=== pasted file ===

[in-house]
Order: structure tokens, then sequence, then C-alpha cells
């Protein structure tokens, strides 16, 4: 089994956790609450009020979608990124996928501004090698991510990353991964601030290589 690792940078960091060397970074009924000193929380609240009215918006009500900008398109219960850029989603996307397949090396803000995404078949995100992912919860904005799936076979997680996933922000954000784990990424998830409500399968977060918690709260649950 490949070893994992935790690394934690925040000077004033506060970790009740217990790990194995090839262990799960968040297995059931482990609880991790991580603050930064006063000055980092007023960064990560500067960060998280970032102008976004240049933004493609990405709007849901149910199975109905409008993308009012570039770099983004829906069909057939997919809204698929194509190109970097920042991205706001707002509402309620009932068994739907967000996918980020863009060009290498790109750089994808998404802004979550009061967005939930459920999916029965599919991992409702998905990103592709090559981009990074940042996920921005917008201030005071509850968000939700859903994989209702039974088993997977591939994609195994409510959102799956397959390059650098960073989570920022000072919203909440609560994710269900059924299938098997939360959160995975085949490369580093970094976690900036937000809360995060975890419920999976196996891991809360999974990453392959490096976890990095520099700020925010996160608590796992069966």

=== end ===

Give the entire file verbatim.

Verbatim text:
[in-house]
Order: structure tokens, then sequence, then C-alpha cells
């Protein structure tokens, strides 16, 4: 089994956790609450009020979608990124996928501004090698991510990353991964601030290589 690792940078960091060397970074009924000193929380609240009215918006009500900008398109219960850029989603996307397949090396803000995404078949995100992912919860904005799936076979997680996933922000954000784990990424998830409500399968977060918690709260649950 490949070893994992935790690394934690925040000077004033506060970790009740217990790990194995090839262990799960968040297995059931482990609880991790991580603050930064006063000055980092007023960064990560500067960060998280970032102008976004240049933004493609990405709007849901149910199975109905409008993308009012570039770099983004829906069909057939997919809204698929194509190109970097920042991205706001707002509402309620009932068994739907967000996918980020863009060009290498790109750089994808998404802004979550009061967005939930459920999916029965599919991992409702998905990103592709090559981009990074940042996920921005917008201030005071509850968000939700859903994989209702039974088993997977591939994609195994409510959102799956397959390059650098960073989570920022000072919203909440609560994710269900059924299938098997939360959160995975085949490369580093970094976690900036937000809360995060975890419920999976196996891991809360999974990453392959490096976890990095520099700020925010996160608590796992069966």